I am a Senior Research Fellow at the Melbourne School of Psychological Science, University of Melbourne, Australia. Here, I recently set up the Time in Brain and Behaviour Laboratory (website now up) where I am Principal Investigator.

I am also an Honorary Research Associate of the Department of Experimental Psychology at Utrecht University, the Netherlands, as well as the University of Sydney, Australia.

My primary research interests lie in visual time perception. Using psychophysical, behavioral, and neuroimaging techniques, I try to answer questions such as how time is encoded in the brain, and how the brain keeps track of time. I am especially interested in how the brain solves the computational problems that result from processing different visual features at different locations in the brain – at different speeds.

For example, it takes longer for the brain to process the motion direction of an object than to process its colour. Processing its shape takes even longer. As a result, the brain cannot simply combine the continuously incoming information about an object’s various features. If it did so, then a moving red ball would fall apart into a kind of train, with vague shapeless redness trailed by formless motion, in turn followed by a colourless sphere. The baseball player below left would look like the baseball player below right. Instead, the brain somehow is able to compensate for its own delays, setting straight its own internal timeline to allow us to act in the world with phenomenal temporal accuracy.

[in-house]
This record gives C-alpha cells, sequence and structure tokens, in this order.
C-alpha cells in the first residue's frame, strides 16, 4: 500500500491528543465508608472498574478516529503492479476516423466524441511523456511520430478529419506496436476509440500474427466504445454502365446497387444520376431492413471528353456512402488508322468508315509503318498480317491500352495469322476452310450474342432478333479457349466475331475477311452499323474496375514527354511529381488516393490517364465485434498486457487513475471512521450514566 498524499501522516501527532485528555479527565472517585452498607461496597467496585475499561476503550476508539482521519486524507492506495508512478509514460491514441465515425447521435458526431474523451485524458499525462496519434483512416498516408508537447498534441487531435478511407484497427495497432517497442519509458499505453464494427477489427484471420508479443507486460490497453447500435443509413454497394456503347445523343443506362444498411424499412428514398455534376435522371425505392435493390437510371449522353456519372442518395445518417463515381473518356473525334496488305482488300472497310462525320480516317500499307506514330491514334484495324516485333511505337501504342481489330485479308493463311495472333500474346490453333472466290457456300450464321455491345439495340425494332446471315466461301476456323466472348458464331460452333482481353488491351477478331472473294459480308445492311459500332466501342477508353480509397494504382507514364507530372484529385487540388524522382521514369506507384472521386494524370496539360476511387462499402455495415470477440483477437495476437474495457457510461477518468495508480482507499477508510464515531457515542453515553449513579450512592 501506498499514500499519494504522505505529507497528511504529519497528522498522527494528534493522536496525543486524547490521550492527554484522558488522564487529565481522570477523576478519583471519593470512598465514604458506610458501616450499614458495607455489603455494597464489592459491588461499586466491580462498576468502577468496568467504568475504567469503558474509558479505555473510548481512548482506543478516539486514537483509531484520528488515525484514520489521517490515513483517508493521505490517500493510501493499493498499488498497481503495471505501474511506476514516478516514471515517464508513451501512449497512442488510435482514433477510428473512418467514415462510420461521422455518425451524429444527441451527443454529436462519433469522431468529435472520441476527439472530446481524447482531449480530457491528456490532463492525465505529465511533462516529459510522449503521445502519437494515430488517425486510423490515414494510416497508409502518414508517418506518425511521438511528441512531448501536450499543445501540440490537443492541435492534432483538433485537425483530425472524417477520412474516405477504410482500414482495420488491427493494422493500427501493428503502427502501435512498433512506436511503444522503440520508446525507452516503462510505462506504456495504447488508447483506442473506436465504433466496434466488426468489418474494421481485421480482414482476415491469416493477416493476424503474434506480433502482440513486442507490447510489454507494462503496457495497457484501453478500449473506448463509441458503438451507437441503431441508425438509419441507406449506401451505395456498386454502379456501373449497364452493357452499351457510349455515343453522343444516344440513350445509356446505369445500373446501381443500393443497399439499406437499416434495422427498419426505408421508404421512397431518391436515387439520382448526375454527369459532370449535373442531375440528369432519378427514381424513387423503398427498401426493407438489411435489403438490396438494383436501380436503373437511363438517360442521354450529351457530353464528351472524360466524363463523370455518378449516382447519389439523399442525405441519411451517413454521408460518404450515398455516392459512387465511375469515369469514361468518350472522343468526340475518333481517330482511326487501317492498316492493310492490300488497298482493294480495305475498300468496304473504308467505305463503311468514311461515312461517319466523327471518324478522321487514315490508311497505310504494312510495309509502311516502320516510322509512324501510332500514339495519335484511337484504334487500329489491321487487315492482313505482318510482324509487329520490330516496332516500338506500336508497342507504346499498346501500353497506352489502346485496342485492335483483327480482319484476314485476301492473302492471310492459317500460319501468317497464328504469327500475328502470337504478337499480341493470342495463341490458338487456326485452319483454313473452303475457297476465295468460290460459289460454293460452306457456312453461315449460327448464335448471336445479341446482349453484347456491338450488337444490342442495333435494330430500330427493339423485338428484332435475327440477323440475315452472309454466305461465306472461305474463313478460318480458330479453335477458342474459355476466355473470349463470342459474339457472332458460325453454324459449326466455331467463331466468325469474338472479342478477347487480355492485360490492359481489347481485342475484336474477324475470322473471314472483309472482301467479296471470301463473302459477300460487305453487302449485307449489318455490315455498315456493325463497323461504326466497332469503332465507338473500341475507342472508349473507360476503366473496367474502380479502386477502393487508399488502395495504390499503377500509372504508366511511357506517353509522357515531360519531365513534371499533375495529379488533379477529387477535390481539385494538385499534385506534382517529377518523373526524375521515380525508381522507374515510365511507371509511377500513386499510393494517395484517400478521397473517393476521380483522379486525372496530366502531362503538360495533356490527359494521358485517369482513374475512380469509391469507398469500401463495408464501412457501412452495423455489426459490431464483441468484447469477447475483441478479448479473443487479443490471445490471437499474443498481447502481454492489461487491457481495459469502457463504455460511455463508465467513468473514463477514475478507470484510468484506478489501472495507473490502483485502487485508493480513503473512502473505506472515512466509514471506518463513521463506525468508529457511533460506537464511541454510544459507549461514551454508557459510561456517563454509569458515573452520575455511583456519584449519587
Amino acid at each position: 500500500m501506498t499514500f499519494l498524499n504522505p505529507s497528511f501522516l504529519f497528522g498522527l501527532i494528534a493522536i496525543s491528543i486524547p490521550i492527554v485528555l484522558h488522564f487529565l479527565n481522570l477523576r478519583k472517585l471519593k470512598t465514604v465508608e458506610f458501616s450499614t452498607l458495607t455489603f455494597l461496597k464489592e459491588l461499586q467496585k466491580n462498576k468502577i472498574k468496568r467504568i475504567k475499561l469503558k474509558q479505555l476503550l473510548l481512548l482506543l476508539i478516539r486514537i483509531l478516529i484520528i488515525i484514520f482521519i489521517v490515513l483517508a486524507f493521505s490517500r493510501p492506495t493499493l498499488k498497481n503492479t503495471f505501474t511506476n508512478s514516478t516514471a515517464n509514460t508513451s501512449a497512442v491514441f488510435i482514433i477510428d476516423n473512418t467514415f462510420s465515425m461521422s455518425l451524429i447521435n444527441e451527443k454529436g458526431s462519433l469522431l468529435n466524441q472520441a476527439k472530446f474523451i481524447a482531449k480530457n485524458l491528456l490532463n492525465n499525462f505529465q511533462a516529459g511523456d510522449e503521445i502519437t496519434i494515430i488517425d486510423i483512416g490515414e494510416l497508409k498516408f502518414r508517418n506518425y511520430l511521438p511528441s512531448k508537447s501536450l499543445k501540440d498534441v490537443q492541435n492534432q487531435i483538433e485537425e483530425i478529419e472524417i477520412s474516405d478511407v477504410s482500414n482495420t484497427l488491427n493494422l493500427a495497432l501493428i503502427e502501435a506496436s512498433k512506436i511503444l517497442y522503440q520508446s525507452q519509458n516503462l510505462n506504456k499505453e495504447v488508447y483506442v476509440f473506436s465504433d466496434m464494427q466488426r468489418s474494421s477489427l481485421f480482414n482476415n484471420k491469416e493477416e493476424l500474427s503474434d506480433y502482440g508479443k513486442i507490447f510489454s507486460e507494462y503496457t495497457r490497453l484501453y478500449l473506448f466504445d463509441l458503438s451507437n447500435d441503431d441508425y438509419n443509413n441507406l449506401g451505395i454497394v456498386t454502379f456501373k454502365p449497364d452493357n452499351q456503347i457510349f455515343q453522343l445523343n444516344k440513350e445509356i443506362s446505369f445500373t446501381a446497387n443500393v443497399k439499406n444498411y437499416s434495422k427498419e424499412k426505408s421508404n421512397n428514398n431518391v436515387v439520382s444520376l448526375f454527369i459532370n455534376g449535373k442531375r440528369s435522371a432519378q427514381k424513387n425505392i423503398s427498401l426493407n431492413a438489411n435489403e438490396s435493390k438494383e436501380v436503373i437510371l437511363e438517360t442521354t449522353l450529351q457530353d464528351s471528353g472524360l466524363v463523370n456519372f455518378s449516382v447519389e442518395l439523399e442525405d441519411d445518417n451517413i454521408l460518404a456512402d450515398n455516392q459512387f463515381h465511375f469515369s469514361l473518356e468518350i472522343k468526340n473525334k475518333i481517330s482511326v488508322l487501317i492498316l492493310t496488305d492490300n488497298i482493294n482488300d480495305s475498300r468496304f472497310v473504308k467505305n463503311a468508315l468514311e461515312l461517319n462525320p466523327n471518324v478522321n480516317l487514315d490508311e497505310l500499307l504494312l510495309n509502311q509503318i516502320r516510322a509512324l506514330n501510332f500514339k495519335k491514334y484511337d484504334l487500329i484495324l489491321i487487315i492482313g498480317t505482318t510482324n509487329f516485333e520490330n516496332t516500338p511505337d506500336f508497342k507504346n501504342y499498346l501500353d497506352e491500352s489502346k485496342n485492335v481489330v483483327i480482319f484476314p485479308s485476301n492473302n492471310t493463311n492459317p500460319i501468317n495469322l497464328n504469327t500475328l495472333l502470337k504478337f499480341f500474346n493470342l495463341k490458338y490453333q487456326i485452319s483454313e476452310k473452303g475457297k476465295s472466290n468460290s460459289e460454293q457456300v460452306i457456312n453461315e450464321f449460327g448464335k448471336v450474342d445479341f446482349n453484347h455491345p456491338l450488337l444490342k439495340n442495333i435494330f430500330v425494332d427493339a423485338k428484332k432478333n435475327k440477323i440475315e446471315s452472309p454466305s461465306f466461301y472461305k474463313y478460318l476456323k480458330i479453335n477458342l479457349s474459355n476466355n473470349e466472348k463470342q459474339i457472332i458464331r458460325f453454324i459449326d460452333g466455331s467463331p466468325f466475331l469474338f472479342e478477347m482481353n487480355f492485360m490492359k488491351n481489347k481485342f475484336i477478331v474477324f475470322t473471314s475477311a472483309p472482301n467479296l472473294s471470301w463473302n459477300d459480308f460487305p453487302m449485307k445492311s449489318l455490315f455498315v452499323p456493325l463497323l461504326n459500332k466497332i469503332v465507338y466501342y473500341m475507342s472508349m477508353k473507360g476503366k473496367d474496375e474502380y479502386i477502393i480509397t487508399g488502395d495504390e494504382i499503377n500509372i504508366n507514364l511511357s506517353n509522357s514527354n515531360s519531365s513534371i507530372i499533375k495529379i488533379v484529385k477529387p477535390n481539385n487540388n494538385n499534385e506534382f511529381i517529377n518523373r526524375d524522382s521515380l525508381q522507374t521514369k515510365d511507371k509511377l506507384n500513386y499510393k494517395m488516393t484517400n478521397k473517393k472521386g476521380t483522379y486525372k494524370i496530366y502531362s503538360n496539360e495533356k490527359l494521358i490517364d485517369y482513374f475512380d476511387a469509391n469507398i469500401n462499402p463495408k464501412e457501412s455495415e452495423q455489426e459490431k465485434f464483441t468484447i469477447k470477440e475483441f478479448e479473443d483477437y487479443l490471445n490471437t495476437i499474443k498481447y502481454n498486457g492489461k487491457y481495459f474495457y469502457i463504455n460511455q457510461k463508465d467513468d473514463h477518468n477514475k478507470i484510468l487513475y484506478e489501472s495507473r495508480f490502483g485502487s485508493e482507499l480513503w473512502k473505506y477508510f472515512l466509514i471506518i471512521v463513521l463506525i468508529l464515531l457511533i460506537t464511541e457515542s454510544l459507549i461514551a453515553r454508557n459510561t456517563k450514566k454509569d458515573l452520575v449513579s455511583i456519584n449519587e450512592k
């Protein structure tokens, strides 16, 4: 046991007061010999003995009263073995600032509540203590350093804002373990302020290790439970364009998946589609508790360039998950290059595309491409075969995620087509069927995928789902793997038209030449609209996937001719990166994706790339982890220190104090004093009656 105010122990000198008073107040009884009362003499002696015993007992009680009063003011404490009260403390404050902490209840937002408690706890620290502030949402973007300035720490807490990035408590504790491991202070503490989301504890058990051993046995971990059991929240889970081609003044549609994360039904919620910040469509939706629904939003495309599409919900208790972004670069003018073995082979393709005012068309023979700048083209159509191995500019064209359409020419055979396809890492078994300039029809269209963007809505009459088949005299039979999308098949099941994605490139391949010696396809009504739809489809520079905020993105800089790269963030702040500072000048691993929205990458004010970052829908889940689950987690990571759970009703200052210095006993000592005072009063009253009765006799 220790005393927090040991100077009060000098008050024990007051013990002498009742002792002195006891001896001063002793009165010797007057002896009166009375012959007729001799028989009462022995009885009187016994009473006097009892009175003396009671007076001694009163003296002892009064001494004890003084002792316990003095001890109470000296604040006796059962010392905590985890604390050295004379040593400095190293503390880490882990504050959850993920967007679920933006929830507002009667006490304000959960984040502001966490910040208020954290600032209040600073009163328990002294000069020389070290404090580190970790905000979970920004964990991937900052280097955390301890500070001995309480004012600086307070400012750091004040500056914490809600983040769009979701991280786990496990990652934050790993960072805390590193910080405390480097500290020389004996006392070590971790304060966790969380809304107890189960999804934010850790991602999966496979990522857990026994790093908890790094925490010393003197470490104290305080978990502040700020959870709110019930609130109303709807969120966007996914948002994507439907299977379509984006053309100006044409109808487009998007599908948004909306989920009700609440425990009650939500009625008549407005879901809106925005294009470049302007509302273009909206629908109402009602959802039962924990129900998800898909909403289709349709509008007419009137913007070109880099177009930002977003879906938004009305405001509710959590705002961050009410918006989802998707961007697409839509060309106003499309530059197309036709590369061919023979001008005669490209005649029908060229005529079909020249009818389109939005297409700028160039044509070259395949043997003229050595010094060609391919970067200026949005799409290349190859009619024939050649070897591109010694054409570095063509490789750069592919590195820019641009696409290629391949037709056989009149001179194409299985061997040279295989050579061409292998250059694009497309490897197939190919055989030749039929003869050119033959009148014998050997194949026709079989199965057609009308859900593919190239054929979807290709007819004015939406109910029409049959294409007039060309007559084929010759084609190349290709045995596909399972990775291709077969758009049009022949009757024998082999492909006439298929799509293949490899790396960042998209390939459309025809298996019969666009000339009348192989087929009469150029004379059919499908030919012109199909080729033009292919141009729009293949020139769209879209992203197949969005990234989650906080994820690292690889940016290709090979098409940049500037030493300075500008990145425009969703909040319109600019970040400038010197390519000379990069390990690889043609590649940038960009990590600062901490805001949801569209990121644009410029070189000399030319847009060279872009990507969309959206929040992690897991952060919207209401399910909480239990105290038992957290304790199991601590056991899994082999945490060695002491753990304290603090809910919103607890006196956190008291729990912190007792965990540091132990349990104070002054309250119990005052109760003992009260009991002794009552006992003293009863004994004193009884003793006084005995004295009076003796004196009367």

The brain corrects for its own processing delays. If it did not do so, the baseball player on the left would look like the baseball player on the right, with his shape, motion, and colour appearing in different locations due to their different processing speeds.

In my research, I use various methods to understand how exactly the brain achieves this. For example, I use EEG, eye tracking and a range of behavioural methods  to answer questions such as: How does the brain re-align features in time that have been processed with different delays? And how does it give us the illusion that we perceive the present, even though the brain’s own processing delays mean we are always living in the past?